Robin Pulliam saw the difference her private high school education made compared to her neighborhood friends who went to the local public school. While they grew up in the same zip code, her mom’s choice to send her to a different school gave her access to more opportunities. When she got to college and saw the lack of diversity on campus, she decided she needed to change the policies that were affecting education.
But after doing a policy internship where she saw people who had no interaction with public schools making decisions that changed the lives of people like her friends from home, she knew she had to make a very important stop before starting her career in policy: the classroom.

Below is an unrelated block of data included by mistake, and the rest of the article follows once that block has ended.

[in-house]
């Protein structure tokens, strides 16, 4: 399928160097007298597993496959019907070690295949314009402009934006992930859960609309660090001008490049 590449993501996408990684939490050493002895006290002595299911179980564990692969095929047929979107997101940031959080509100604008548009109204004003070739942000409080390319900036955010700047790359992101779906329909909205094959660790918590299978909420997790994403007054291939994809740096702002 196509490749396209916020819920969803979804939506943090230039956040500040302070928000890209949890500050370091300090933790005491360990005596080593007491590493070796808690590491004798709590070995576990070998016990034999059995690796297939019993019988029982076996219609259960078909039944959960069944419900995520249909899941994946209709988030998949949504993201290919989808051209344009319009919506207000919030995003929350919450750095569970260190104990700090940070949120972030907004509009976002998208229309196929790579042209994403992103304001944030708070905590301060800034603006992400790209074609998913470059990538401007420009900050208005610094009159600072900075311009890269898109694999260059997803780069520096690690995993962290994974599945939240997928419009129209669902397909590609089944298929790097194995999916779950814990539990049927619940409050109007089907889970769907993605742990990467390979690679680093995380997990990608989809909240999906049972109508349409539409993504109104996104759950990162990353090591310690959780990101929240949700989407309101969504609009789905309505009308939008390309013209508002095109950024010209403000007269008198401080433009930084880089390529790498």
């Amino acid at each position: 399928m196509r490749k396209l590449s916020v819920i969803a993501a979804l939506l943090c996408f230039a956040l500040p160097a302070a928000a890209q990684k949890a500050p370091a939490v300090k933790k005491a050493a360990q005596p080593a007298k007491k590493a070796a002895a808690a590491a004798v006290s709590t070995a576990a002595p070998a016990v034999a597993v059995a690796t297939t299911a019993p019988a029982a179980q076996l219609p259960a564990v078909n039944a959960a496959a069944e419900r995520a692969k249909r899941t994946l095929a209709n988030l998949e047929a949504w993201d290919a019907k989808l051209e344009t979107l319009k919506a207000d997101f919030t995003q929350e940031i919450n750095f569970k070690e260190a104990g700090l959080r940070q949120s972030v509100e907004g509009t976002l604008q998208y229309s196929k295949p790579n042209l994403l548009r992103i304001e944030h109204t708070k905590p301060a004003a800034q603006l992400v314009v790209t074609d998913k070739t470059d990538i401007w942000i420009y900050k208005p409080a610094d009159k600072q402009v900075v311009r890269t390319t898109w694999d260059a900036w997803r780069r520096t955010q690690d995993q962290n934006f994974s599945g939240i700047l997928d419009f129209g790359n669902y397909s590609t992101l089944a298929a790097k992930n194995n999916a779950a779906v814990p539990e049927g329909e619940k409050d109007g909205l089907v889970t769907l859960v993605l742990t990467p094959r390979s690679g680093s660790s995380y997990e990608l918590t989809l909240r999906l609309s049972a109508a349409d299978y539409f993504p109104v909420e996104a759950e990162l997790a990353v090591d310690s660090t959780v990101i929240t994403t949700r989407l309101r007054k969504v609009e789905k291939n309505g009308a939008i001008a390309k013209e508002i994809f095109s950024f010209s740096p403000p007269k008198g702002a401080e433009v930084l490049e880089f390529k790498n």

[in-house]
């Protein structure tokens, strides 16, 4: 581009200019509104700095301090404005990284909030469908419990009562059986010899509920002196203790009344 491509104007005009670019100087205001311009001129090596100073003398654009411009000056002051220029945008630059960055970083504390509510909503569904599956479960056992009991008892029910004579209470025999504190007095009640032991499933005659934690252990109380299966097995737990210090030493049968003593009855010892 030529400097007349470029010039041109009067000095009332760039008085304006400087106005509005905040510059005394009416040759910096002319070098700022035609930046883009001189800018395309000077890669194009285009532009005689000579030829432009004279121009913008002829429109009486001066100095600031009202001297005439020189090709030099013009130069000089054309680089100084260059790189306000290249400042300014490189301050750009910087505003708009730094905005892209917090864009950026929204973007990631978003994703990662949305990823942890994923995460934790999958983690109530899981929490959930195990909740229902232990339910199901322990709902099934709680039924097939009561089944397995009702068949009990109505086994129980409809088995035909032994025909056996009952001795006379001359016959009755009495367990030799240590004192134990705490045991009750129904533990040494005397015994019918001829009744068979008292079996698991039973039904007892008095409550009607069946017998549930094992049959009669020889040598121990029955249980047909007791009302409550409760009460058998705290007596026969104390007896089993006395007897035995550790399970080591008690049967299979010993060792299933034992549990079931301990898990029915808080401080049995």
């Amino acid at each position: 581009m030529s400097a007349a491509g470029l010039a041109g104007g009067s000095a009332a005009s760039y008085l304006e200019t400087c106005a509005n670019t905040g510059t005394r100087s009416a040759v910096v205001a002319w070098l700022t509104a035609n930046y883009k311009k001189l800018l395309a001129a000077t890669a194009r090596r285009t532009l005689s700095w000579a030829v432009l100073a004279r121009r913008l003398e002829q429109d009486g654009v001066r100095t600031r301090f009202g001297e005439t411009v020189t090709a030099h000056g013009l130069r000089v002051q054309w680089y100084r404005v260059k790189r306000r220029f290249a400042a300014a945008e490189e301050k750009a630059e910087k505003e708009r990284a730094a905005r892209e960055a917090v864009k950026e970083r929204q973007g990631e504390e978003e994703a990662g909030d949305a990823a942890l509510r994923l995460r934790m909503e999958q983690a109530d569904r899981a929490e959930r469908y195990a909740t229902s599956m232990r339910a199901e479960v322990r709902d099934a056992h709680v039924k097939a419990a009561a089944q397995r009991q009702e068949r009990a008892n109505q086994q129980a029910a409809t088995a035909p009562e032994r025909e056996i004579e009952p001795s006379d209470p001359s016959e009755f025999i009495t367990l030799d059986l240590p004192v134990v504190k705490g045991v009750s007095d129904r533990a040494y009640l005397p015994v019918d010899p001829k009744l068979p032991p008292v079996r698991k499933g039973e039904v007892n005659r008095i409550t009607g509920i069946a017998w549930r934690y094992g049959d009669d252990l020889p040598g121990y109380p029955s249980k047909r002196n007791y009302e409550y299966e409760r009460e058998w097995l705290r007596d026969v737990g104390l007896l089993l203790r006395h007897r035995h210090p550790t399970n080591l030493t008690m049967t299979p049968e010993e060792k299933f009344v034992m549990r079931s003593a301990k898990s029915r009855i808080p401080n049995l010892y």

She spent four years teaching through Teach For America (TFA), and another two years on TFA staff, before deciding to go back to school. It was then that she participated in the Policy & Advocacy Summer Fellowship at the San Antonio Education Partnership, where she “was able to see the different type of work being done in the education landscape that I lived in.”
“Through my Policy Advisor Fellowship, I was able to see what I could potentially do in the future, and it helped me start to seriously envision the type of work I wanted to be involved in.”
For Robin, this work is about finding the best ways to allow schools to act as a communal space where everyone feels supported.
“The question we need to be asking is how do we provide the right resources to families so that they feel they can support their children through their education. We need community schools that provide wraparound services. Schools should be the hub of the community in an ideal way. Too often schools are part of the community but don’t drive engagement and it’s a huge missed opportunity.”